If legislative leaders are against a ConCon, should we be for it?

There are times when I think I may have made a mistake. For example, I have been dead set against the idea that New York should have yet another constitutional convention. To do so would add to the burden our already taxed-to-death citizens are facing. We all know the game — the same people who bring us the disgraceful, morally corrupt, bankrupting, self-serving New York State Legislature would also bring us an equally loaded constitutional convention. Since I am a very young 75 year old (75 being the new 40) I have seen these political circuses come and go with very few results except to further bankrupt the state. So I have presented myself as strongly opposed to doing the same thing again.

But now something quite strange has happened. The leaders of the two houses of the Legislature, Boss Carl Heastie of the Bronx, now Speaker Heastie, and the head Republican in the Senate, John J. Flanagan, have come out swinging against the so called “con-con.” That has me scratching my head. I wonder why the two ultimate pols would be against the constitutional convention which they would surely control. It would give them tons of greasy patronage to dispense to the politically connected and faithful who themselves would be even more grateful to their patrons.

The more I thought about this, the more I understood that something must have scared these guys. For example, perhaps Governor Andrew Cuomo, who clearly is running for governor in 2018 and probably for president in 2020, remembers his earlier pledge to clean up Albany. We all know that he is a long way from keeping that promise and there are a number of things that he could do by getting the right people elected to a constitutional convention. For example, how about New York City-like term limits? The people would vote for those in a New York minute.

There’s the idea of initiative and referendum in which citizens disgusted with legislative inaction could gather enough signatures to put a proposed law on a statewide ballot and then get to vote on the idea. That’s the last thing the legislative power-mongers would wish to see happen.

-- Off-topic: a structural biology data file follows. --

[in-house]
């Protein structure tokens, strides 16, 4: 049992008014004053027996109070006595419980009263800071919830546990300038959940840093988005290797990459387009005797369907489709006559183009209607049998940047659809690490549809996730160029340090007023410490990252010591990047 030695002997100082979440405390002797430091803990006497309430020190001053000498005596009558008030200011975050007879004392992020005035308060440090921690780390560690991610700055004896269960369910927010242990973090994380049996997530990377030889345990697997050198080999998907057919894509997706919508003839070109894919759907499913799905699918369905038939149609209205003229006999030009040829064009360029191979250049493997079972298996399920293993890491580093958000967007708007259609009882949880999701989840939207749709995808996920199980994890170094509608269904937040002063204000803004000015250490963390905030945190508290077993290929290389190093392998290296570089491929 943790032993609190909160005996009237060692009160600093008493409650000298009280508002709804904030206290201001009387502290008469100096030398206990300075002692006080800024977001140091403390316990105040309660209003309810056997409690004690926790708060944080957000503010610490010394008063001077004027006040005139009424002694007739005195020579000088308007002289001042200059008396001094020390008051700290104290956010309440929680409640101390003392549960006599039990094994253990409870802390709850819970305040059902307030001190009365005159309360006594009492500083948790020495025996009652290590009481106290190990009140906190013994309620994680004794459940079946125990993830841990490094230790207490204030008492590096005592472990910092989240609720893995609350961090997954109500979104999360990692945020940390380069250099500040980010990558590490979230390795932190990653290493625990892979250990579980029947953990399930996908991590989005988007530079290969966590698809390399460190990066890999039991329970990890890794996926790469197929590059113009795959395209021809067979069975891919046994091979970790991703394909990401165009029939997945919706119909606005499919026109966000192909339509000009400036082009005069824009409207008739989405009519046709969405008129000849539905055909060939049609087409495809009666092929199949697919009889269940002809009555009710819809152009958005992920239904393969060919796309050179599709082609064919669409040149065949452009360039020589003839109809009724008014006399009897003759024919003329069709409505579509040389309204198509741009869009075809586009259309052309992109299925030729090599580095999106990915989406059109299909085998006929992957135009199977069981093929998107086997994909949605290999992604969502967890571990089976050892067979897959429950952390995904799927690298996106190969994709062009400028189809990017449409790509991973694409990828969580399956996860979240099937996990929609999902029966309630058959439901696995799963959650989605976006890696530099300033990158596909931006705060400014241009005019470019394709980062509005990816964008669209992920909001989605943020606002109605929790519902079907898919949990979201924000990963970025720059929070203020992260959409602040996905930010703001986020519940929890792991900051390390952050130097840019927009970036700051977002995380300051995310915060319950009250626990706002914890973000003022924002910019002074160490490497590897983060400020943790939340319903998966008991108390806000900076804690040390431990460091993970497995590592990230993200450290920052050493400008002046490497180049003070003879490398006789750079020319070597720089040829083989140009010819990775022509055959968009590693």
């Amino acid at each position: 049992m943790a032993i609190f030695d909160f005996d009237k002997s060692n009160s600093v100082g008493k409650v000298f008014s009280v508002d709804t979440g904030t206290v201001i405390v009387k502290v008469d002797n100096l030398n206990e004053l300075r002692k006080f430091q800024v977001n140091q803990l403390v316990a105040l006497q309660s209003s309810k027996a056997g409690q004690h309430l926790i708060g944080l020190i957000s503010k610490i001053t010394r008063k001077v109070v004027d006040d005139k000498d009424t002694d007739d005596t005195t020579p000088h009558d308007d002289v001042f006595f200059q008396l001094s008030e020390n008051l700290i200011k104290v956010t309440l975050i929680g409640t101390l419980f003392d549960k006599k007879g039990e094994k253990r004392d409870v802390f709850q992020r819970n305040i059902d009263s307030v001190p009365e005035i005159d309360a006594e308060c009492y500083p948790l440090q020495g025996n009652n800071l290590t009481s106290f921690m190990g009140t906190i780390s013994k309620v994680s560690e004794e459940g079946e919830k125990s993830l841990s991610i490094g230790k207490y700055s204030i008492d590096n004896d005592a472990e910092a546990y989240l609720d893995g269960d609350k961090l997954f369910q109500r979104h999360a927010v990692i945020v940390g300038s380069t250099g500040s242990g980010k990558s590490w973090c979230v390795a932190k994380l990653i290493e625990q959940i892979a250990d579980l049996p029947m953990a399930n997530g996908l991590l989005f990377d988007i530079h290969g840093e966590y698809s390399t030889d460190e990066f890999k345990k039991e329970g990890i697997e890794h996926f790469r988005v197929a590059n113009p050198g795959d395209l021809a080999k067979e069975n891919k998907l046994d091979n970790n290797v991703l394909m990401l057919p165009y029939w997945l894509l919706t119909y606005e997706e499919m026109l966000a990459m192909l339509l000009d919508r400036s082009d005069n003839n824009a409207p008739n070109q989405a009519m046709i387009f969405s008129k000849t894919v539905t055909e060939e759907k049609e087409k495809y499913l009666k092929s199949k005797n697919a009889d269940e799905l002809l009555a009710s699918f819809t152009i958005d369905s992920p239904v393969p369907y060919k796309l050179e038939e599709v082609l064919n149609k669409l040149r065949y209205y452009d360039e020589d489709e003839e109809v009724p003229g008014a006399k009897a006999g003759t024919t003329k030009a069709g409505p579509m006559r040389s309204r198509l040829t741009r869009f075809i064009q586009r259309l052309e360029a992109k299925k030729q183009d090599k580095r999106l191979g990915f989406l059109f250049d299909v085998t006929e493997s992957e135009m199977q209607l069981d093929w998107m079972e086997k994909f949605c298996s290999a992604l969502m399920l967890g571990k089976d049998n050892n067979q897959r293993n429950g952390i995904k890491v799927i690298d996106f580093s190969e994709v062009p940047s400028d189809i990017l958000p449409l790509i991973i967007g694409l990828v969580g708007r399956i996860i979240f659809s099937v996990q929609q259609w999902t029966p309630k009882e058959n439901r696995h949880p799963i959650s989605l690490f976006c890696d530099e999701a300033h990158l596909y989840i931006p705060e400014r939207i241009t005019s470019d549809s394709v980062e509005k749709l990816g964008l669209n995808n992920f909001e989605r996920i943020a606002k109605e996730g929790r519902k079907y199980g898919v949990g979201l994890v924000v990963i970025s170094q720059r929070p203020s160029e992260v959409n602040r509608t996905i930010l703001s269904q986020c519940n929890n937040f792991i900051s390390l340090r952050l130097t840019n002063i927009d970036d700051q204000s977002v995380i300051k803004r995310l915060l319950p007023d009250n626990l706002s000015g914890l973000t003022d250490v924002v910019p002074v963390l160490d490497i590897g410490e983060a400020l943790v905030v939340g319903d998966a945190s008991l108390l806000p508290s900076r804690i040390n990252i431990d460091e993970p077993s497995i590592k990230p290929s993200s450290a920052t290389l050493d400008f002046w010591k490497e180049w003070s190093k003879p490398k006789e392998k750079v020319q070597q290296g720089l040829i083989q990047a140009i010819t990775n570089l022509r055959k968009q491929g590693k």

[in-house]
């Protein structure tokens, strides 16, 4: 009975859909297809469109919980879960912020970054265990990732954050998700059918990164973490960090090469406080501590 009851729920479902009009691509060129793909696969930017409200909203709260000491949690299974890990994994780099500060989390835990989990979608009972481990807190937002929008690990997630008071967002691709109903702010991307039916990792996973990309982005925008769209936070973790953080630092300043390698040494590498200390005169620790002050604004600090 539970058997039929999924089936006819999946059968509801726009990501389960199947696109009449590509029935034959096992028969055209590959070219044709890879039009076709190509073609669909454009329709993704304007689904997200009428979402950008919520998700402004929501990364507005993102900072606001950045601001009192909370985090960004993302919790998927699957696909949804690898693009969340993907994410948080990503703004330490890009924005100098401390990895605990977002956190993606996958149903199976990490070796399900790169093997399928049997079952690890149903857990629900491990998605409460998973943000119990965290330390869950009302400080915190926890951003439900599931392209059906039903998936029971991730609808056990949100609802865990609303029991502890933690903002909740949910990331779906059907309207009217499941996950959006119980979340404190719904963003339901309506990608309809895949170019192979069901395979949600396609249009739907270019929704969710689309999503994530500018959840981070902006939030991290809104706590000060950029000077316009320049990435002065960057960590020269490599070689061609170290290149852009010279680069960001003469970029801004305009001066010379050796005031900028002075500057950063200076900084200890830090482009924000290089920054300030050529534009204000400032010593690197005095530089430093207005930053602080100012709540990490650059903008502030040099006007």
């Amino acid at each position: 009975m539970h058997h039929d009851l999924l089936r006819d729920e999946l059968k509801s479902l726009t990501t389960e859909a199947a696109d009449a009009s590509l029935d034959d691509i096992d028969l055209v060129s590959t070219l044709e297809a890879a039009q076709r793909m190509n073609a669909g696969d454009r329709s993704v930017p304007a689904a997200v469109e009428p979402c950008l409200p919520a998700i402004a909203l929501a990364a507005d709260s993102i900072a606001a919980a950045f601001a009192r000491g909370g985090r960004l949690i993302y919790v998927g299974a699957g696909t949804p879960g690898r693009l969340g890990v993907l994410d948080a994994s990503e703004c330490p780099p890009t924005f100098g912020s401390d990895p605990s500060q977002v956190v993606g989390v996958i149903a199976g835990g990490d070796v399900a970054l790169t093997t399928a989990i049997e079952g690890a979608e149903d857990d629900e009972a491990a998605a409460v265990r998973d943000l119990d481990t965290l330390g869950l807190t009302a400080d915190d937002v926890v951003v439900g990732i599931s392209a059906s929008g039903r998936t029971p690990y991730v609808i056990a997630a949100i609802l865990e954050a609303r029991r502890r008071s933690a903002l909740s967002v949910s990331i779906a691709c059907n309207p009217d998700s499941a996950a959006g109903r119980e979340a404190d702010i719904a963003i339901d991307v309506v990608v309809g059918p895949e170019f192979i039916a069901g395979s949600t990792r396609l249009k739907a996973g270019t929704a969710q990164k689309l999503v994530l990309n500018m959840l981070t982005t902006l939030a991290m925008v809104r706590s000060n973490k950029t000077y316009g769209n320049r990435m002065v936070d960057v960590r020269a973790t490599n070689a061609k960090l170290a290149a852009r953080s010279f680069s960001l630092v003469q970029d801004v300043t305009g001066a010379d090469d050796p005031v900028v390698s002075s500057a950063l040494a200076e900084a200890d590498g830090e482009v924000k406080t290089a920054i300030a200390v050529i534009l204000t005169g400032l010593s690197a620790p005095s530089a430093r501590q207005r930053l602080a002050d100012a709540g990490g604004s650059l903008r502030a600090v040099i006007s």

Another idea that might surface would be public financing of elections. The incumbents (as in the “incumbent protection plan”) would surely not want that. After all, who would want Harry the bartender to run against them and their vassals with government money? We all know that incumbents almost never lose and why would they risk that happening?

Yet another thing that might scare the daylights out of the legislative bosses would be some kind of sensible anti-gerrymandering provision that could put an end to the unconscionable drawing of their own districts by the leaders to make sure they couldn’t lose. That would certainly mean that the Republicans would lose control of the state Senate where they have given new meaning to the world gerrymander.

In addition, there are other reasons for the political bosses to be opposed to a convention. The pro-labor Assembly, for example, might be worried about existing constitutional provisions that protect organized labor.

So the opposition to a constitutional convention by the Heastie and Flannigan dynamic duo may give voters an incentive for actually voting for the idea. On the other hand, I am far from convinced. Maybe they are up to something. Surely you remember Br’er Rabbit begging his captor not to throw him in the briar patch which is exactly where he wanted to be. I assure you that if the voters authorize a constitutional convention, these esteemed characters would load the thing with their friends and allies and the outcome of such a convention would be no better than that of its predecessors.

I admit that I’m not as sure as I once was that this is a bad idea, but I’m still against it.